What principle underlies cognitive behavioral therapy?
There are 10 principles that underlie cognitive behavior therapy that Judith Beck defined for all patients.
1. CBT is based on an ever-evolving formulation of patients’ problems and an individual conceptualization of each patient in cognitive terms
The patient’s current thinking patterns and problematic behaviors are identified. Several factors must be considered including the patient’s life experiences, throughout childhood, and even through the therapy sessions.
A conceptualization of the patient is formulated based on the information gathered to provide an accurate picture of the patient’s whole situation. This conceptualization is refined each session as more information becomes available.
2. CBT requires a sound therapeutic alliance
It is important to have a strong trusting relationship between the therapist and patient. The therapist should be able to provide care, warmth, empathy, and competence.
3. CBT emphasizes collaboration and active participation
Teamwork is encouraged throughout the sessions and decisions of what to work on and how often are decided together. Active participation from the patient is important for making a lasting impact in their treatment.
4. CBT is goal-oriented and problem-focused
The patient should set specific goals during the initial sessions. Goals are necessary to evaluate and respond to thoughts that interfere with those goals. This helps the patient easily identify and interrupt those thoughts.
5. CBT initially emphasizes the present
The treatment should be focused on current problems and specific situations that are distressing to them.
CBT only considers the past when the patient expresses a strong preference to do so or the patient gets stuck in dysfunctional thinking and trying to understand their childhood can potentially help modify their core beliefs.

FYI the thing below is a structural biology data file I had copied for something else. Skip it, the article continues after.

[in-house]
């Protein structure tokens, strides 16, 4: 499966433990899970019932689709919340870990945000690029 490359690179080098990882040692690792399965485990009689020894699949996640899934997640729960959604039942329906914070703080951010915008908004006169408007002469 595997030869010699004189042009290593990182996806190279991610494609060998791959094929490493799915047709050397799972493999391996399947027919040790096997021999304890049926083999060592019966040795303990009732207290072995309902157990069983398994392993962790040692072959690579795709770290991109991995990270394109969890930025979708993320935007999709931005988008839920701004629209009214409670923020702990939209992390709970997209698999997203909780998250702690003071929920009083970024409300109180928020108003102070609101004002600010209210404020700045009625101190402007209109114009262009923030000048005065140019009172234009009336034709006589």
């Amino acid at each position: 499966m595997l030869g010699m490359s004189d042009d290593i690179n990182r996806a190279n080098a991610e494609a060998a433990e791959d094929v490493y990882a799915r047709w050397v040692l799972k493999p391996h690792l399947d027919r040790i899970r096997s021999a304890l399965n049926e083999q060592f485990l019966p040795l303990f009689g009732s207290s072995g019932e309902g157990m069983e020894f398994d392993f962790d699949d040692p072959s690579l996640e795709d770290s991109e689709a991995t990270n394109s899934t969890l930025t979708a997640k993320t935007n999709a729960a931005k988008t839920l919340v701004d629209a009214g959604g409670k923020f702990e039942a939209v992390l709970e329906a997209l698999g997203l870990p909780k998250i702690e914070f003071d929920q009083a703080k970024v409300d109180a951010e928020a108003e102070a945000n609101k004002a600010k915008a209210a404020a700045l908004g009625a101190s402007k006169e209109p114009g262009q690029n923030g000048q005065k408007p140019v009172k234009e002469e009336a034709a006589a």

6. CBT is educative, aims to teach the patient to be their own therapist, and emphasizes relapse prevention
Teaching the patient to understand the process, how their thoughts influence emotions and behavior, how to identify and evaluate their thoughts and beliefs, and plan for behavioral changes is an essential part of CBT.
7. CBT aims to be time-limited
Straightforward anxiety and depression can typically be treated within 6 to 14 sessions. However, for those with more severe mental illnesses and rigid beliefs, the time frame can range from a few months to years if necessary.
8. CBT sessions are structured
Structured treatment helps maximize efficiency and effectiveness. This process includes:
- Introduction: doing a mood check, a brief review of the week, collaboratively setting an agenda for the session
- Middle: reviewing homework, discussing problems on the agenda, setting new homework, and summarizing
- Final: eliciting feedback
9. CBT teaches patients to identify, evaluate, and respond to their dysfunctional thoughts and beliefs
Therapists help patients identify key cognitions and adopt more realistic, rational perspectives.
This is achieved through the process of guided discovery by questioning their thoughts to evaluate their thinking. Also, the therapist creates behavioral experiments for the patient to directly test their thinking.
10. CBT uses a variety of techniques to change thinking, mood, and behavior
Behavioral and problem-solving techniques are essential in CBT. The types of techniques the therapist will select will be influenced by the conceptualization of the patient, the problem you are discussing, and your objectives for the session.
You can read more about cognitive behavioral therapy here.